2016. Directed by Antonio Campos.
Giving the viewer a front row seat to mental devastation , Christine is a claustrophobic character study that chronicles the last days in the life of Christine Chubbuck, a TV reporter who ultimately lost her struggle with depression, and committed suicide on live television. Featuring one of the most profound performances by an actress this decade, Christine approaches its subject matter in a scholarly manner, observing the events from arm’s length and allowing the viewer to form their own conclusions.
Christine is the lead field reporter for a local news station in Sarasota, Florida, having recently relocated with her mother after a serious bout with depression. She spends her spare time fantasizing about landing a more reputable job, interviewing politicians and celebrities, while pining for a handsome coworker. The arrival of the station’s owner puts the crew under duress as rumors swirl about promotions and firings, with the station manager pressuring Christine to find more provocative stories to cover, going against her ideal that the joy of the human condition is paramount when it comes to the press. Christine’s mother begins seeing a man, sparking resentment from Christine who is yet to experience intimacy. As Christine’s depression returns, her sanity begins to succumb to attrition, culminating in one of the most shocking incidents in the history of live television.
Rebecca Hall’s portrayal of Christine is terrifying in its organic presentation. Watching her Christine go step by step through her psyche’s utter destruction is a harrowing experience, akin to Polanski’s Repulsion, but without the visual hallucinations, a telling omission that is a direct result of Hall’s undeniable power of communication. She remains on screen for the duration of the film, thus trapping the viewer inside Christine’s mental nightmare along side her and it never relents nor does it become tiresome. Christine is not the type of character that you root for, but she is awkwardly mysterious, stubbornly complex, and completely exposed.The amount of research Hall did in preparation for the role is evident in the details of Christine’s tragic existence. Her retreat from big city living to a false paradise, coupled with her obsession over mundane details are representative of the silent horror that many people endure on a daily basis. As Christine passes the point of no return, the viewer is left in an odd place, empathizing with the need for Christine’s pain to end and yet puzzled by her decision. The film’s refusal to add commentary is yet another gesture of the immense trust it places in Hall’s capable hands.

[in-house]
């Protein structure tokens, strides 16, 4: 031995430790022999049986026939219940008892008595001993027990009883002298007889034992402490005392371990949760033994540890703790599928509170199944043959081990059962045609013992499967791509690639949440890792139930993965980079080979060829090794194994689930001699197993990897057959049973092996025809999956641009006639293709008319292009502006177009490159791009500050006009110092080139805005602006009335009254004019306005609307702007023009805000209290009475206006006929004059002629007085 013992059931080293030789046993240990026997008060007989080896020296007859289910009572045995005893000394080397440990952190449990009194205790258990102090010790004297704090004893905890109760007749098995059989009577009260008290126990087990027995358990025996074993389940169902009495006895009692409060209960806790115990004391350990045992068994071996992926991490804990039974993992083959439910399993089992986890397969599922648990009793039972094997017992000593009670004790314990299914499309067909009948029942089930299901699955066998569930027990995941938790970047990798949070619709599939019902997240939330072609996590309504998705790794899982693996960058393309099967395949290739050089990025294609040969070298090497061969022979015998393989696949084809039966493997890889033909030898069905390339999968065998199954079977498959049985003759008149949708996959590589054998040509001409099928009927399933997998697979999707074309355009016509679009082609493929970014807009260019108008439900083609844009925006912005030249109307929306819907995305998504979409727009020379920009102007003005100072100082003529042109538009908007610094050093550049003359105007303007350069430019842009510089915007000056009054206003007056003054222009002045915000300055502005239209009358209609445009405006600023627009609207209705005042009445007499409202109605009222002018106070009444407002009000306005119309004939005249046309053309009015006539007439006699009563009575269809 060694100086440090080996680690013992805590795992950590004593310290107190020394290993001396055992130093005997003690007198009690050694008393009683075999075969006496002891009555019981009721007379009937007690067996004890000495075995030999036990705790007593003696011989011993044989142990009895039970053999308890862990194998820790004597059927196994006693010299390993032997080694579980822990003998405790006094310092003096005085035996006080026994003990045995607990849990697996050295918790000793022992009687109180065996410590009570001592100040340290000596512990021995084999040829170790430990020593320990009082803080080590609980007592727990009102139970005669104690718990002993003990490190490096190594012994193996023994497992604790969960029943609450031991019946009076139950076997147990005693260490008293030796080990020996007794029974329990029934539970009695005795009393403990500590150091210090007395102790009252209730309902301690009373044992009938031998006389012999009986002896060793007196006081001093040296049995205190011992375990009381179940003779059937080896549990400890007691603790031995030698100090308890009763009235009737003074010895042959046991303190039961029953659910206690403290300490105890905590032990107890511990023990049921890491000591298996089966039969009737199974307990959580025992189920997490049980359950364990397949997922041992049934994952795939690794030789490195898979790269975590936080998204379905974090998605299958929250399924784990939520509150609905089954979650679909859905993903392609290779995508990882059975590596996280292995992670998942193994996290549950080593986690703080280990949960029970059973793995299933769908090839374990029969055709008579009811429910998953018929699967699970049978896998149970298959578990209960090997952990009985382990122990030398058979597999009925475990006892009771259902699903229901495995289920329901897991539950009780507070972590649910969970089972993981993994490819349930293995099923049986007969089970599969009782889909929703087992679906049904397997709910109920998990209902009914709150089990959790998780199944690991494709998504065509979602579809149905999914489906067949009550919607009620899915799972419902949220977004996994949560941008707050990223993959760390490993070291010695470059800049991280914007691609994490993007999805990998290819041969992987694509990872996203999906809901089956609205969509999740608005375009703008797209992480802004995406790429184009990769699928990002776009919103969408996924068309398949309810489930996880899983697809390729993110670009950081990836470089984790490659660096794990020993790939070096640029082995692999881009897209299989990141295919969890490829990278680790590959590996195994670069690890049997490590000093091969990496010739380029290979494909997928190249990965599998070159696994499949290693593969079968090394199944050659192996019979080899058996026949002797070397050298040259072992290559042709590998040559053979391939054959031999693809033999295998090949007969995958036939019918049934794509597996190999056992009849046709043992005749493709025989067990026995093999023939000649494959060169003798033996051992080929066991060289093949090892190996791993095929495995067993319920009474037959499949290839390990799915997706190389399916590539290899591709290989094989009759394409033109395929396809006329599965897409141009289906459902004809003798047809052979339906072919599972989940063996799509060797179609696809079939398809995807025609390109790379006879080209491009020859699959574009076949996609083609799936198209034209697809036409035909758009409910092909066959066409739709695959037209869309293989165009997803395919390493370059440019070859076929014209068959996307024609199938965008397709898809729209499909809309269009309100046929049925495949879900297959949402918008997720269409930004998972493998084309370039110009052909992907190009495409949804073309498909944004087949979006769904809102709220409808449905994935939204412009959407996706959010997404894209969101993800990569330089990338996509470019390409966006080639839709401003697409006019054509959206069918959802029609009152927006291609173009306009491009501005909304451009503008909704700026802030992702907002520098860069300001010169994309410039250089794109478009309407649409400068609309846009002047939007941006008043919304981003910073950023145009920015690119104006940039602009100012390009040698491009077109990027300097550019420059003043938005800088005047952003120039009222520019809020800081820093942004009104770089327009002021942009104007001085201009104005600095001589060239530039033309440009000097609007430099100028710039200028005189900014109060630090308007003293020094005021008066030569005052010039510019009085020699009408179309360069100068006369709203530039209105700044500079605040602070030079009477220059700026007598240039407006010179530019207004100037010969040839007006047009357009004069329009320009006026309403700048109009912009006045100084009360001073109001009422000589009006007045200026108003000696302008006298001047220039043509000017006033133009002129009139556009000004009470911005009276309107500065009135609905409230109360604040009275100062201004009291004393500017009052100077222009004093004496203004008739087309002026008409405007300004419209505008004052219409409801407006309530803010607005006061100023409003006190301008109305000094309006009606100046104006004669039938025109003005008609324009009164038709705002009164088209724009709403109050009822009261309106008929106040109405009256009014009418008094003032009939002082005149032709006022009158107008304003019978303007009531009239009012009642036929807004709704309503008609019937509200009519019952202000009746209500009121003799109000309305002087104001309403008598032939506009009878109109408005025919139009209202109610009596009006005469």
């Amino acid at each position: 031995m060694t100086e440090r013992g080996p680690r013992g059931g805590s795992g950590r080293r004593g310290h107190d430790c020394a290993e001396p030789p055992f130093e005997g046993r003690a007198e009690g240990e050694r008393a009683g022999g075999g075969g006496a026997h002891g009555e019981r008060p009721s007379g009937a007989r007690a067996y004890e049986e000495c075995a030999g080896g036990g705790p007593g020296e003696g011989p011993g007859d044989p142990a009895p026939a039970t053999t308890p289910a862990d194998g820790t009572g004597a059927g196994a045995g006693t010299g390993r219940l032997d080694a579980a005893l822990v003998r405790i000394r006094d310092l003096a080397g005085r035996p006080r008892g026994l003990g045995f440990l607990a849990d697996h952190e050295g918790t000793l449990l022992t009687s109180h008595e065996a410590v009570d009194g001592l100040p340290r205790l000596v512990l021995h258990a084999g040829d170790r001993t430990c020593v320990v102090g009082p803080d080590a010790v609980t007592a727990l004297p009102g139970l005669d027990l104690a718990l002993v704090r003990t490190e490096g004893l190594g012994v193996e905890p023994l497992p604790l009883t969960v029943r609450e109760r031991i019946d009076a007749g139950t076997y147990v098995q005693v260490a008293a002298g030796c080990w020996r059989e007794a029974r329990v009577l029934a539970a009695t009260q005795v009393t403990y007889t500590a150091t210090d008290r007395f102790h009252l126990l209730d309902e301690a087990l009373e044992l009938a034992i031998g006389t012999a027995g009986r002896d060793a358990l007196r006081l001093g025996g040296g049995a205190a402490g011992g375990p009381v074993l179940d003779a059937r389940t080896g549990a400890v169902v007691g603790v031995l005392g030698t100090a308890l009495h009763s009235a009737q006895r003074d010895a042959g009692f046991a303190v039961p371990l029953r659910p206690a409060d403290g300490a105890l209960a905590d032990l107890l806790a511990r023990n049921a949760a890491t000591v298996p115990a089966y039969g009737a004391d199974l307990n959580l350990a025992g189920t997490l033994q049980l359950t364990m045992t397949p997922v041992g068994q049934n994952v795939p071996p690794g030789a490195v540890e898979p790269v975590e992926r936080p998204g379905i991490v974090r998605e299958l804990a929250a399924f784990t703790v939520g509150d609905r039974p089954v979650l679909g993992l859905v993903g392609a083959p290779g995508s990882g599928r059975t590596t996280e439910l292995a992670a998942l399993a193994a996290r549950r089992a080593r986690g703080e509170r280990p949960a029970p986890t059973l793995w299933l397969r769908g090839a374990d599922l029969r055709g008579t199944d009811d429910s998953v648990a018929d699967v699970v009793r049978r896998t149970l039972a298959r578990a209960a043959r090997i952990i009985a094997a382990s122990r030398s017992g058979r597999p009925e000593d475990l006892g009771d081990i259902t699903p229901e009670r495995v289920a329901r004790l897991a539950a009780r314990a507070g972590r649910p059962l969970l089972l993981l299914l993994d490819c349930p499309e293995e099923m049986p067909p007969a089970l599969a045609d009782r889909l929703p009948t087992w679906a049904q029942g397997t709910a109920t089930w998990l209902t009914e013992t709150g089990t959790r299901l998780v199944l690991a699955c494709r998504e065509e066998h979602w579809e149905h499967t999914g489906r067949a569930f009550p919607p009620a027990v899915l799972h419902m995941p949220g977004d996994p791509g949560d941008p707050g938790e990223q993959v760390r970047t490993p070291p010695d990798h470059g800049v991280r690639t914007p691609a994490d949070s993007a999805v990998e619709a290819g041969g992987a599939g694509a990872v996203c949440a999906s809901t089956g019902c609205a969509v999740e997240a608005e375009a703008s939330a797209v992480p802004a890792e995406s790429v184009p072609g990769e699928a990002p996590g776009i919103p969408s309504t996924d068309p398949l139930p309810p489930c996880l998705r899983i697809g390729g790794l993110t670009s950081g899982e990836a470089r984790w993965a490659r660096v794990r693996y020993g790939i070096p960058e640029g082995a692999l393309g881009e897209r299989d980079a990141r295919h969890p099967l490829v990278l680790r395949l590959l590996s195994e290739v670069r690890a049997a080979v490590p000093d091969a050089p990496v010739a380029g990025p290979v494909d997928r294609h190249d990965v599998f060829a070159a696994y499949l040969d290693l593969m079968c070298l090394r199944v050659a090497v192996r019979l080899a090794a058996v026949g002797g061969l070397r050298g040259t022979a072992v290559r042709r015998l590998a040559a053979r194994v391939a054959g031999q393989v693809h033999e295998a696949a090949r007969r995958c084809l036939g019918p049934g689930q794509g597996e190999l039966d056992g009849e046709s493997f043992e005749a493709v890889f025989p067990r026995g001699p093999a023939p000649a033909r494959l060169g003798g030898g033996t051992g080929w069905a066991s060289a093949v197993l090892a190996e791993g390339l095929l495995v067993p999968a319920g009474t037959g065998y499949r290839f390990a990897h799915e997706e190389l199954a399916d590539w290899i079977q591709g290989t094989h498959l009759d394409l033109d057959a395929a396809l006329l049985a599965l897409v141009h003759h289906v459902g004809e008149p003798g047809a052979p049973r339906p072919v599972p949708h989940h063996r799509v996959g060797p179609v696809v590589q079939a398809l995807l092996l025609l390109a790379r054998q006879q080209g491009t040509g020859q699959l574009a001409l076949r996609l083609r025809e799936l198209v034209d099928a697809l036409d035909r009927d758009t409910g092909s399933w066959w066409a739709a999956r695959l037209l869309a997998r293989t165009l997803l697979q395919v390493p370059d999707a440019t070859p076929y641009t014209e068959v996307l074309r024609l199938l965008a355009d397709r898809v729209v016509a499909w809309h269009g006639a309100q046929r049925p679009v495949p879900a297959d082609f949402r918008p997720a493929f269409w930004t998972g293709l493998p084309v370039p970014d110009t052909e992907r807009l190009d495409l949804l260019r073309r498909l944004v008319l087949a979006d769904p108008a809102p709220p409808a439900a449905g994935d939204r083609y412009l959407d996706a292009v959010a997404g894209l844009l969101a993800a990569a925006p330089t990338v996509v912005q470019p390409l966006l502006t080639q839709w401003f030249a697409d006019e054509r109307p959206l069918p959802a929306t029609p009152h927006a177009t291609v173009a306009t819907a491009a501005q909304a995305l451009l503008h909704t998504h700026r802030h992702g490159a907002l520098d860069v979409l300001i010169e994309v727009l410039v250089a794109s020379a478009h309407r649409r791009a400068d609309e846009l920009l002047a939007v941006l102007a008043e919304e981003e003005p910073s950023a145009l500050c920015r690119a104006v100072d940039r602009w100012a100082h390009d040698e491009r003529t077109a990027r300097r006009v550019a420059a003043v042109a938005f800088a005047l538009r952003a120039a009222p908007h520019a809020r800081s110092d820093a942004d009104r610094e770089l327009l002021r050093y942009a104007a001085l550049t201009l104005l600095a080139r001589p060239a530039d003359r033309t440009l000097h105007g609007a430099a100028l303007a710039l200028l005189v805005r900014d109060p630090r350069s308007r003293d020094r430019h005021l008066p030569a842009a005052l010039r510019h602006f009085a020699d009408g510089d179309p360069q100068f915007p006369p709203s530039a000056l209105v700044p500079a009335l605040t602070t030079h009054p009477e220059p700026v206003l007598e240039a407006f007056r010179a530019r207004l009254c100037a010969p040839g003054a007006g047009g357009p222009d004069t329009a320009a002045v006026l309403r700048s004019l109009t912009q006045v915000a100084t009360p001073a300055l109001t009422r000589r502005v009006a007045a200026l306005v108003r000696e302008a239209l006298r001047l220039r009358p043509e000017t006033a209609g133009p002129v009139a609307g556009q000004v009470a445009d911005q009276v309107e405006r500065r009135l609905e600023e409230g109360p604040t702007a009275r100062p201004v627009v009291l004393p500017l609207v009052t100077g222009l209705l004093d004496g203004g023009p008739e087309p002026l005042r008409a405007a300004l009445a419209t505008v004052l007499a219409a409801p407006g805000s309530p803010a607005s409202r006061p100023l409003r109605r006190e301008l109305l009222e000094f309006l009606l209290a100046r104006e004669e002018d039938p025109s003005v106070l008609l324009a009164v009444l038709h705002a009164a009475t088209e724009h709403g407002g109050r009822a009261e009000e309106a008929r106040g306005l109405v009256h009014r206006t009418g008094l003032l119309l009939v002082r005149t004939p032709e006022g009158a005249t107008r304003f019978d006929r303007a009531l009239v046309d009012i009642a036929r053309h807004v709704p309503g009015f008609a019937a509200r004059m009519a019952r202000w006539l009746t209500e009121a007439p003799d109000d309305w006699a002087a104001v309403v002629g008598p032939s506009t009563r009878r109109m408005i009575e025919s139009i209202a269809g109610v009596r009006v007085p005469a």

Joe Anderson’s cinematography captures the 1970’s backroom reporting vibe adequately, featuring smoky backdrops and close ups on the rudimentary camera equipment that would eventually capture the act. Craig Shilowich’s script relies heavily on Hall’s prowess, but manages to inject not only a sense of nostalgia, but a hint of the new age psychedelic mysticism that was prevalent during the time period, enhancing the atmosphere with free love antics. The dynamics between the crew are vintage representations of drug culture and sexual politics, but are easily eclipsed by Hall’s dangerous elephant in the room at all times. This is Christine’s story, and every other aspect takes a backseat.
In theaters now, Christine is a fascinating film about a woman’s decision to end her life live and in color. Hall will garner awards for her memorable and scary portrayal of a woman who has lost her way and cannot, despite everything, find her way back. A cold, academic analysis of a mental breakdown, Christine is disturbing in its casual attitude, presenting the events without opinion, reminding the audience that there is a Christine on every street, in every office, and in every classroom. If you’re interested in a sterile biopic that focuses entirely on its central character, Christine is an excellent psychological exploration of the perils of untreated mental distress.